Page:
British swimmer James Wilby has taken gold in the 100metre breaststroke, pipping team-mate and favourite Adam Peaty to the title.
Wilby, who took silver in the 200m breaststroke final, was a surprise winner at the Commonwealth Games in Birmingham on Sunday evening.
Peaty, 27, had not lost in the event since 2015 but has recently returned from injury and did not have an ideal preparation going into the event.
Swimmer James Wilby has taken gold in the Commonwealth Games 100metre breaststroke
Wilby beat Team GB team-mate and big favourite Adam Peaty (above) to the title on Sunday
Peaty, who had not lost in the event since 2015, sportingly hugged Wilby after the event
Wilby said: ‘Yeah, I mean I love racing and racing alongside him (Peaty) is always so much fun. Tonight, I was able to execute my race the best I could. At the end of the day we’re both incredible racers, we all know what Adam is capable of.
‘We’ll both be back to race again and race each other and It’s always going to be an exciting one. But that one was really fun.
‘(Sport is about) taking your opportunities and racing the best race you can on the night. I’m so happy with that, so thrilled. There’s more to come, there’s always more races.’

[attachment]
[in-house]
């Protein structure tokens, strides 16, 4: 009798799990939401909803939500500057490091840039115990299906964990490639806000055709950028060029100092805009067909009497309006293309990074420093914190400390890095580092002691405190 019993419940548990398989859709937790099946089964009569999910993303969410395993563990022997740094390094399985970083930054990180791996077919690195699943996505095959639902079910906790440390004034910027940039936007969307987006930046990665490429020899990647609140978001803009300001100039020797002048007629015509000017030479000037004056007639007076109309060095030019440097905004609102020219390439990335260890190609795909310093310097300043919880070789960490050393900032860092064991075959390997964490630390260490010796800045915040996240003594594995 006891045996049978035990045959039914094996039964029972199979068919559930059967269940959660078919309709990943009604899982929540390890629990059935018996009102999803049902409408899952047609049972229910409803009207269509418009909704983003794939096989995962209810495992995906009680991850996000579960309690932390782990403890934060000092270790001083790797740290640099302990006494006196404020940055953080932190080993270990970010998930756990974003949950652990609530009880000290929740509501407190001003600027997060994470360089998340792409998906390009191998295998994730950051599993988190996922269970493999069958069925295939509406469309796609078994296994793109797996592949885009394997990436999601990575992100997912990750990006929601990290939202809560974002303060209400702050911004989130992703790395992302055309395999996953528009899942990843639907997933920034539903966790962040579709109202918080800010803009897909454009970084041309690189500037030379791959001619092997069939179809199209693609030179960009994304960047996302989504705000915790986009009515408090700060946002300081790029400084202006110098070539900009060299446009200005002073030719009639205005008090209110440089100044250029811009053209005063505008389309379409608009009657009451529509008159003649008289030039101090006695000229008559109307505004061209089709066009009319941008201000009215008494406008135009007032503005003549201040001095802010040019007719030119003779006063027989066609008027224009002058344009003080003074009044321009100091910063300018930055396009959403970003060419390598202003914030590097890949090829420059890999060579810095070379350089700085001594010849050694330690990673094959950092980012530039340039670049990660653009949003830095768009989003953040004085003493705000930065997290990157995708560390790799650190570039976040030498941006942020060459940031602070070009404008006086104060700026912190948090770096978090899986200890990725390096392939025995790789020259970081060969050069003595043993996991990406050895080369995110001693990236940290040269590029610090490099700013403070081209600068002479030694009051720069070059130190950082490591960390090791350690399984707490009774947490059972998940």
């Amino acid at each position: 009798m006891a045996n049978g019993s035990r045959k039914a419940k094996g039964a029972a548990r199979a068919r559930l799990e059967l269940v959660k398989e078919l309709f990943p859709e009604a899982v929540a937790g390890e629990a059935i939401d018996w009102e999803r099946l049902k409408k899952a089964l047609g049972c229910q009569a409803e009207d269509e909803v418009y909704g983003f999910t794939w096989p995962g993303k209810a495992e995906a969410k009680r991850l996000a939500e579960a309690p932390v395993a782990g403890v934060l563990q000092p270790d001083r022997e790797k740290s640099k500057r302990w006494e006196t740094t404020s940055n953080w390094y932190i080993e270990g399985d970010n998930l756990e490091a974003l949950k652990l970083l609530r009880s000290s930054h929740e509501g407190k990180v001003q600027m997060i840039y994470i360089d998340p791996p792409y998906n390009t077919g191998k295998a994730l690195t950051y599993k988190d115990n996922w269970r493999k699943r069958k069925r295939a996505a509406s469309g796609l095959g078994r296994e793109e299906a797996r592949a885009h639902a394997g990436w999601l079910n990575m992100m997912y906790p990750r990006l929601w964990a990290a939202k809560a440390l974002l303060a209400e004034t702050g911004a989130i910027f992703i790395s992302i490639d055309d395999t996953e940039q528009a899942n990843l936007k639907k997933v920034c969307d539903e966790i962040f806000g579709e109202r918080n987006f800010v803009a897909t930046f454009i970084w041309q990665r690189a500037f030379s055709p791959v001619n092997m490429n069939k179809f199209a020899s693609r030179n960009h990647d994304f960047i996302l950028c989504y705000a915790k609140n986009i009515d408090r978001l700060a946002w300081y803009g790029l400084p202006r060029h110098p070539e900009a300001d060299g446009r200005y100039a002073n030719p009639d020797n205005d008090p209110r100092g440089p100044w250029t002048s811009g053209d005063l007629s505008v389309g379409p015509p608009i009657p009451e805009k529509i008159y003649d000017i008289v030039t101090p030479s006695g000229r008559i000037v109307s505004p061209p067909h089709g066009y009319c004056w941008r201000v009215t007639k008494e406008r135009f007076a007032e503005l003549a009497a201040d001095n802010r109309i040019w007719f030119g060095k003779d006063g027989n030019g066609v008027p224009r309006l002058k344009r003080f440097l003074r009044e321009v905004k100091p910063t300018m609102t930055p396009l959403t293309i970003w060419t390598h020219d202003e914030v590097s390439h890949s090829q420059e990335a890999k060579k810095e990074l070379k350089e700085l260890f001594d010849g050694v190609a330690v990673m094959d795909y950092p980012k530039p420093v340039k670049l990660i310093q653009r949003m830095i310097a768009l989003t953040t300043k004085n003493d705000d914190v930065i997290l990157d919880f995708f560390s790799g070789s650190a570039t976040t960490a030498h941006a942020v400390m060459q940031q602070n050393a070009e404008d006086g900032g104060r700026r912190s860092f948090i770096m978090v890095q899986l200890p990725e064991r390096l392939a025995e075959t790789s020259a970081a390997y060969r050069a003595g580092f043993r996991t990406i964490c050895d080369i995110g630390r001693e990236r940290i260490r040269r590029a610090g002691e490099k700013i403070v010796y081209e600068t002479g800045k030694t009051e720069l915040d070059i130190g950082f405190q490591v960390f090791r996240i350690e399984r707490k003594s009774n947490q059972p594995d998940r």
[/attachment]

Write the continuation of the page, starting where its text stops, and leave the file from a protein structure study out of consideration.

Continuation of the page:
Australia’s Zac Stubblety-Cook took the silver medal with compatriot Sam Williamson grabbing bronze.
Australia’s Zac Stubblety-Cook took second with compatriot Sam Williamson grabbing bronze
Peaty said: ‘Yeah, when it comes down to the race sometimes it doesn’t go to plan. I was hurting from the 50m but you know that’s a lack of training, lack of racing… it is what it is. I can’t overthink it.
‘I’m a fighter and sometimes you have got to have these moments to keep fighting. Always learning. This is a huge moment for me really because I’m at a part in my career where you choose to go on or keep at it or whatever…
‘I know this is probably my last Commonwealth Games so it’s great. Wilby had a great race. I was a lot slower than yesterday, it was just a bad race.’
When asked if reaching the Paris Olympics was his next goal, he added: ‘Yeah of course. The next two years are going to be huge – how we attack that now, I don’t know… it’s back to the drawing board and back to training.’